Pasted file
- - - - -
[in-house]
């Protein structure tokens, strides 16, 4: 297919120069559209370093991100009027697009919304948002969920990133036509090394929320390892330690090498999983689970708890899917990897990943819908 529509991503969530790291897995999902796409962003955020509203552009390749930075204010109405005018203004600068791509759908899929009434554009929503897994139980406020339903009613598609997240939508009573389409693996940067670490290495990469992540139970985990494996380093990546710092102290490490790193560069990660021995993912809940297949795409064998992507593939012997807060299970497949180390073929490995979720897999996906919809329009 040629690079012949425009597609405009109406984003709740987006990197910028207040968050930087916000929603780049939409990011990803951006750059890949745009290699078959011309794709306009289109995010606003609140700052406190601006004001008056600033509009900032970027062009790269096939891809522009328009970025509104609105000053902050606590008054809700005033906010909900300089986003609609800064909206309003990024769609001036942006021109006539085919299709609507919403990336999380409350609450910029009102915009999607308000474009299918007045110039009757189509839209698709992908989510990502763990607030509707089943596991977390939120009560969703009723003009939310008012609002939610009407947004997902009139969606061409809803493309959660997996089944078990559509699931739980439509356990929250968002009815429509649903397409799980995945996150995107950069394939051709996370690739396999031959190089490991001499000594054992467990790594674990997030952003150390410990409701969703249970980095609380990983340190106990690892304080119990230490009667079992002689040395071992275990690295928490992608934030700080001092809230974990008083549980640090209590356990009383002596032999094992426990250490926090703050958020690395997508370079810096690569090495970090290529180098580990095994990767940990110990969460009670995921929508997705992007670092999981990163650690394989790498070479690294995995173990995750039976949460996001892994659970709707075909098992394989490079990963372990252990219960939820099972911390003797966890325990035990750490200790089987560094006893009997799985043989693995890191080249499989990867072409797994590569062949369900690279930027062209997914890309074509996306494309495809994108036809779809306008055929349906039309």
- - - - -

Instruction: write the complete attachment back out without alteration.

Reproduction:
[in-house]
């Protein structure tokens, strides 16, 4: 297919120069559209370093991100009027697009919304948002969920990133036509090394929320390892330690090498999983689970708890899917990897990943819908 529509991503969530790291897995999902796409962003955020509203552009390749930075204010109405005018203004600068791509759908899929009434554009929503897994139980406020339903009613598609997240939508009573389409693996940067670490290495990469992540139970985990494996380093990546710092102290490490790193560069990660021995993912809940297949795409064998992507593939012997807060299970497949180390073929490995979720897999996906919809329009 040629690079012949425009597609405009109406984003709740987006990197910028207040968050930087916000929603780049939409990011990803951006750059890949745009290699078959011309794709306009289109995010606003609140700052406190601006004001008056600033509009900032970027062009790269096939891809522009328009970025509104609105000053902050606590008054809700005033906010909900300089986003609609800064909206309003990024769609001036942006021109006539085919299709609507919403990336999380409350609450910029009102915009999607308000474009299918007045110039009757189509839209698709992908989510990502763990607030509707089943596991977390939120009560969703009723003009939310008012609002939610009407947004997902009139969606061409809803493309959660997996089944078990559509699931739980439509356990929250968002009815429509649903397409799980995945996150995107950069394939051709996370690739396999031959190089490991001499000594054992467990790594674990997030952003150390410990409701969703249970980095609380990983340190106990690892304080119990230490009667079992002689040395071992275990690295928490992608934030700080001092809230974990008083549980640090209590356990009383002596032999094992426990250490926090703050958020690395997508370079810096690569090495970090290529180098580990095994990767940990110990969460009670995921929508997705992007670092999981990163650690394989790498070479690294995995173990995750039976949460996001892994659970709707075909098992394989490079990963372990252990219960939820099972911390003797966890325990035990750490200790089987560094006893009997799985043989693995890191080249499989990867072409797994590569062949369900690279930027062209997914890309074509996306494309495809994108036809779809306008055929349906039309």